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Top tips for staying engaged and beating the job search blues

The latest youth unemployment figures released by StatsSA again illustrate the dire position in which young jobseekers find themselves, with little indication that the situation will ease in the near future. And, while the negative impact of youth unemployment on the country as a whole is significant, at an individual level it can be catastrophic.

Therefore, it is important for young people stay motivated to continue working on their careers and prospects, and not give in to despondency when their job search fails to deliver, an expert says.

"Gaining a qualification is one of the proudest days in a young person's life, but disillusionment can quickly set in when you keep getting turned down when applying for vacancies," says Nomawabo May, Team Leader: Student Advisor Department at Oxbridge Academy.

She says that young people should not let the unemployment statistics intimidate them into thinking that there is no hope, because there are ways in which jobseekers can, firstly, stand out from other applicants and, secondly, continue to work on their employability, in the process building invaluable skills, experience and resilience.

"The traditional job market has changed, and a single qualification no longer means automatic access to full-time employment. This is where you need to start getting creative in the way you approach your career, because companies will always be in need of skilled and experienced contributors.

"You should find a way in which you can match what you have to offer to that which companies seek," she says.

May advises young professionals struggling to land their first position to do the following:

Highlight your hot in-demand (soft) skills

"Have a look at your CV. Does it make you stand out from others with the same qualifications and similar experience? By highlighting the skills that employers look for to distinguish between candidates who are technically on par, you stand a better chance of landing an interview.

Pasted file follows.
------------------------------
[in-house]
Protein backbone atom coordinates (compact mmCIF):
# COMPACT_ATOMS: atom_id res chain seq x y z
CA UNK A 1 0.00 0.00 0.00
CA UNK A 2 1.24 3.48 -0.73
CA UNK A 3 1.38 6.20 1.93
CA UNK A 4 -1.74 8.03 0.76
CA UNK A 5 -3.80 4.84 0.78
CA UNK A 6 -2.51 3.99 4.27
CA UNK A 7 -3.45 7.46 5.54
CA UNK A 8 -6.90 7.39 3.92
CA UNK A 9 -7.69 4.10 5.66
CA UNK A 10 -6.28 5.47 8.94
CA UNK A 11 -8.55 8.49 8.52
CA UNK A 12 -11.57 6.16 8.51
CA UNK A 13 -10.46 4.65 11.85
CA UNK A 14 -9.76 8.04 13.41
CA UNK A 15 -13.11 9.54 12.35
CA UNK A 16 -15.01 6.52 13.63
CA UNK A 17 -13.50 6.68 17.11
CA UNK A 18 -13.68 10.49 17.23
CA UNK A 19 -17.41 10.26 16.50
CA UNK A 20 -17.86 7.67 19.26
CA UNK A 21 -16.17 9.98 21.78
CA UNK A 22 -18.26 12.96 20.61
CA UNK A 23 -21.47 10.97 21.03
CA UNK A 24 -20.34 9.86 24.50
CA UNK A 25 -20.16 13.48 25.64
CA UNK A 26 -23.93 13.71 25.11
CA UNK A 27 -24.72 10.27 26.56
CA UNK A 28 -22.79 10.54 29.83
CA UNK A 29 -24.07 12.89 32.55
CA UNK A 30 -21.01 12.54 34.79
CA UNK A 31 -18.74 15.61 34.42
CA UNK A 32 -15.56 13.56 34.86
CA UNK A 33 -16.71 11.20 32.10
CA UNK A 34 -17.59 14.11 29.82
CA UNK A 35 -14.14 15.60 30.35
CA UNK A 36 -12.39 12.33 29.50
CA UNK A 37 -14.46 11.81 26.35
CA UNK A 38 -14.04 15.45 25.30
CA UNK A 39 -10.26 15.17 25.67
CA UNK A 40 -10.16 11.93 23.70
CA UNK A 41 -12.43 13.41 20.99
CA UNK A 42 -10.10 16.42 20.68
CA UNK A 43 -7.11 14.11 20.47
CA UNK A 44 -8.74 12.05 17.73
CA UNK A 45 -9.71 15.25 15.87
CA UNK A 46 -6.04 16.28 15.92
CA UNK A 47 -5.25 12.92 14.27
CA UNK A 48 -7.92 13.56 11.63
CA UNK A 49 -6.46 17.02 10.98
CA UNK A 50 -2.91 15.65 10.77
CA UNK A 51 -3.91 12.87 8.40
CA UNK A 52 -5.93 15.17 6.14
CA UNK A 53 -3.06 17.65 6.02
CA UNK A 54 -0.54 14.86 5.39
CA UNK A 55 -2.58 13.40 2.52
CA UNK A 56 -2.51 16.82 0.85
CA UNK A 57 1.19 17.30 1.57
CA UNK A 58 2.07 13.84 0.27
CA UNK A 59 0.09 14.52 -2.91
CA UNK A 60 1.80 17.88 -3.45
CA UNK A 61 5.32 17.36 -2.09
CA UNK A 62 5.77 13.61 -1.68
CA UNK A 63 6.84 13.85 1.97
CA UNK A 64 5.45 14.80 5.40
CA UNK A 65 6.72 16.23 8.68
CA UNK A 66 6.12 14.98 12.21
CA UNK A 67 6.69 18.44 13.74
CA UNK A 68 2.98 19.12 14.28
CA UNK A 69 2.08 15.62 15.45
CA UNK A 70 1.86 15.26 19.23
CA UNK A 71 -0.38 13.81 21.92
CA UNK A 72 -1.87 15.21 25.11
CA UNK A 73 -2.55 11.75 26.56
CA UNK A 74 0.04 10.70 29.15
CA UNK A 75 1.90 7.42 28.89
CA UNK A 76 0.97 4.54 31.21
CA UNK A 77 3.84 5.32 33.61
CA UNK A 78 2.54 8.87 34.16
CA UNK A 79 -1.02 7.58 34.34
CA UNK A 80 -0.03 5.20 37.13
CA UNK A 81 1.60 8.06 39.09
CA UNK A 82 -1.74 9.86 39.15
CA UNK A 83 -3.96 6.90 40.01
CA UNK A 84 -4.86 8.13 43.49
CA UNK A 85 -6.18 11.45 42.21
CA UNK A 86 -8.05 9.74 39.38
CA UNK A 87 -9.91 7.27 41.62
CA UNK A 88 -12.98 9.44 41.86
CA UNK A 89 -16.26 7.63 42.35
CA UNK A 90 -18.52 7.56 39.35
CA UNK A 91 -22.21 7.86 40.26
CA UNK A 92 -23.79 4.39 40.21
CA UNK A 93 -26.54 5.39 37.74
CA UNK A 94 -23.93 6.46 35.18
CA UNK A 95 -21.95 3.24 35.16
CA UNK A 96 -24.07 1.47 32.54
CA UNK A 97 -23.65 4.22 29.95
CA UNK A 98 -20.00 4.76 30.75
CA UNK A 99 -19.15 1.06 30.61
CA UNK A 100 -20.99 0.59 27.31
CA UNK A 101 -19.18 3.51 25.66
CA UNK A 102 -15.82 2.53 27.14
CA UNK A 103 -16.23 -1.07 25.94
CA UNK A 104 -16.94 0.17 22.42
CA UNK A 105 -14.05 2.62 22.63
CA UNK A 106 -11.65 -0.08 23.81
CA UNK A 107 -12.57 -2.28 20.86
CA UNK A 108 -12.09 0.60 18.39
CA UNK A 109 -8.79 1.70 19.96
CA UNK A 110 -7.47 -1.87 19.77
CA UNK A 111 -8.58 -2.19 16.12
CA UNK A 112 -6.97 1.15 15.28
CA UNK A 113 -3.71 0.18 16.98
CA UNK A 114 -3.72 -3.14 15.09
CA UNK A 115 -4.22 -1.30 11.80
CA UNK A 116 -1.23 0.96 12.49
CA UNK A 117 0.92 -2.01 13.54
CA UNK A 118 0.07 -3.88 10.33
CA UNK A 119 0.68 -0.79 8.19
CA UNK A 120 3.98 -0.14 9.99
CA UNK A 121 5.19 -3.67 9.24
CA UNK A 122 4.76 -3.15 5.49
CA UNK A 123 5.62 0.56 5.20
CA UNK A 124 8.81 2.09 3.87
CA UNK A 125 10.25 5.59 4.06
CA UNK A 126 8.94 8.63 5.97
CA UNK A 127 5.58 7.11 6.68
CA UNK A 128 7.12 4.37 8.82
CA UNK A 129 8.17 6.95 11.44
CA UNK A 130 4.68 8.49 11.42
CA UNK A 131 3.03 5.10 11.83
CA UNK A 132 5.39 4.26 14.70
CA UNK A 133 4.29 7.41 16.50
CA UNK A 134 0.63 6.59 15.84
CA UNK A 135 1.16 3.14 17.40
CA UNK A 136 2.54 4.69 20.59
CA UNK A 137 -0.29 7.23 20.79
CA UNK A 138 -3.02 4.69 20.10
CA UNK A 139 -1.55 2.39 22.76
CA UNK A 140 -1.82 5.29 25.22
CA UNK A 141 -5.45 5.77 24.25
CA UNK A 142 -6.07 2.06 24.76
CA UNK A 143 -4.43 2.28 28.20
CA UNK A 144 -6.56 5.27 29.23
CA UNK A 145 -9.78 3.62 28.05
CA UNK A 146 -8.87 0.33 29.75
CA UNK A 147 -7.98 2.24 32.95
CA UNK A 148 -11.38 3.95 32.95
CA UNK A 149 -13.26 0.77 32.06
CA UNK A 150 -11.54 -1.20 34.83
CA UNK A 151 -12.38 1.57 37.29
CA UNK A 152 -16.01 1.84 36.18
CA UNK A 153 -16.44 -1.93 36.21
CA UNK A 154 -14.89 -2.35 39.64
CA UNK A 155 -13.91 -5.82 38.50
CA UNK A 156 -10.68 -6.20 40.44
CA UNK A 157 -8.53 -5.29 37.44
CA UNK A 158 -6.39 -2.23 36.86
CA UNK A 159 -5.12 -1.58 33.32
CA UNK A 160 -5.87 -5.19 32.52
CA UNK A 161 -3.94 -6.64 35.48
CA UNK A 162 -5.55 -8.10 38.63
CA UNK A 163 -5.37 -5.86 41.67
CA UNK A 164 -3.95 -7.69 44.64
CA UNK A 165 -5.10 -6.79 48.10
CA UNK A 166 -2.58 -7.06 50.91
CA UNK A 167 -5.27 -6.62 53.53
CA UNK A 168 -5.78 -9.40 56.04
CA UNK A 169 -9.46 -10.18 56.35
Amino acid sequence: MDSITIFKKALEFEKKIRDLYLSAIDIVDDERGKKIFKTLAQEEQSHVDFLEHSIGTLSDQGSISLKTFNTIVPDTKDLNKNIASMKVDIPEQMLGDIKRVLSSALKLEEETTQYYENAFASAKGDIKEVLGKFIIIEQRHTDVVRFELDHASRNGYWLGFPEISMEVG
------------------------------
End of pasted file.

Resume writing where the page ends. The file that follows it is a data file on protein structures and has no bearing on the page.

"Look at your history and find examples - at school, at college, or in previous positions - which demonstrate a strong work ethic, leadership, emotional intelligence, communication skills and the ability to work well in a team," says May.

Keep your skills up to date while searching

Unfortunately, sometimes young people can search so long to find a position in their field, that their skills become rusty or the material they studied become out of date, particularly in IT-related fields.

"Make sure that you continue sharpening your skills and staying current with what is happening in your industry - by reading online, watching YouTube tutorials, and so forth - while looking for work," May advises.

"If possible, attend networking events so that you stay in touch with your peers. You have to maintain an approach of being a professional in your field even while searching for employment. The more you stay immersed in your industry, the better your chances of noticing opportunities and being able to grab them successfully when they do arise."

Freelance

While a full-time position is first prize for many jobseekers, many new companies and entrepreneurs are not in a position to hire full-time staff, so they increase their capacity to service client contracts by hiring freelancers or consultants.

"See how you can match your skills and qualifications to the kinds of projects that require freelancers, and find companies online that specialise in matching consultants with those seeking your skills. For instance, if you did a secretarial course you could be well placed to freelance as a typist or transcriber. Or, if you have a social media management qualification, you can offer your freelancing services to literally hundreds, if not thousands, of companies specialising in this field," says May.

Further studies

"It is important to keep busy, engaged and motivated while looking for work," says May.

"Regardless of your existing qualification, you can do an additional qualification in your own time at your own pace, pursuing a field where there is high demand in the workplace, for instance sales, financial management, business management, IT or software development. All these skills will complement your original qualification, provide you with an edge over other applicants, and widen the field of options when applying for positions," she says.

"At the end of the day, you must guard against resigning yourself to this idea that you will never be successful in your job search. Keep reaching for your dream, and remain active and positive in both your search and the honing of your skills and experience, in whichever way you can. Don't hesitate to ask the help of a mentor or a student advisor, who will be able to guide you in the right direction, and help you present yourself optimally in future applications."

For further information or comment, please contact Sanet at Oxbridge Academy: 021 883 2454 or email .

Alternatively, please visit www.oxbridgeacademy.edu.za

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Read more: YouTube, Nomawabo May

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